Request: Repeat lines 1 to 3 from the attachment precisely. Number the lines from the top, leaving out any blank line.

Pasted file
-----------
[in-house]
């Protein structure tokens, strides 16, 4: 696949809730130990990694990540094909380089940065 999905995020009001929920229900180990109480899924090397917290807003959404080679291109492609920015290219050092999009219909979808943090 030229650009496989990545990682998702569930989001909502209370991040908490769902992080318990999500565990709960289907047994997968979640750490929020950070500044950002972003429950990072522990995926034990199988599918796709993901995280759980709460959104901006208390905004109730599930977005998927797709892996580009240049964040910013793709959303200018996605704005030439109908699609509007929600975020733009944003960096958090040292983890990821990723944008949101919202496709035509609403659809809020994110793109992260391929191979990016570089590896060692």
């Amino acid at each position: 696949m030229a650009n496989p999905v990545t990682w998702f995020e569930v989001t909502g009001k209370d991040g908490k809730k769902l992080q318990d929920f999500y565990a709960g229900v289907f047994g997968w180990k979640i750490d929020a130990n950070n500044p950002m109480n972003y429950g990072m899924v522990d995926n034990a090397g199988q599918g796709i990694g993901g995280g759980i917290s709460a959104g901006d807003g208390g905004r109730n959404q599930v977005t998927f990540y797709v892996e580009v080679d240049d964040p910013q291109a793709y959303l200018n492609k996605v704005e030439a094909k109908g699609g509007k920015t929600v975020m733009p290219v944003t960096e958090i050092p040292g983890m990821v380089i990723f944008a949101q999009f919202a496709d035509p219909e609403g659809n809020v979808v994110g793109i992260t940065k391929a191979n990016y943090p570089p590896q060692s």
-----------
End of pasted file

[in-house]
């Protein structure tokens, strides 16, 4: 696949809730130990990694990540094909380089940065 999905995020009001929920229900180990109480899924090397917290807003959404080679291109492609920015290219050092999009219909979808943090 030229650009496989990545990682998702569930989001909502209370991040908490769902992080318990999500565990709960289907047994997968979640750490929020950070500044950002972003429950990072522990995926034990199988599918796709993901995280759980709460959104901006208390905004109730599930977005998927797709892996580009240049964040910013793709959303200018996605704005030439109908699609509007929600975020733009944003960096958090040292983890990821990723944008949101919202496709035509609403659809809020994110793109992260391929191979990016570089590896060692």
């Amino acid at each position: 696949m030229a650009n496989p999905v990545t990682w998702f995020e569930v989001t909502g009001k209370d991040g908490k809730k769902l992080q318990d929920f999500y565990a709960g229900v289907f047994g997968w180990k979640i750490d929020a130990n950070n500044p950002m109480n972003y429950g990072m899924v522990d995926n034990a090397g199988q599918g796709i990694g993901g995280g759980i917290s709460a959104g901006d807003g208390g905004r109730n959404q599930v977005t998927f990540y797709v892996e580009v080679d240049d964040p910013q291109a793709y959303l200018n492609k996605v704005e030439a094909k109908g699609g509007k920015t929600v975020m733009p290219v944003t960096e958090i050092p040292g983890m990821v380089i990723f944008a949101q999009f919202a496709d035509p219909e609403g659809n809020v979808v994110g793109i992260t940065k391929a191979n990016y943090p570089p590896q060692s």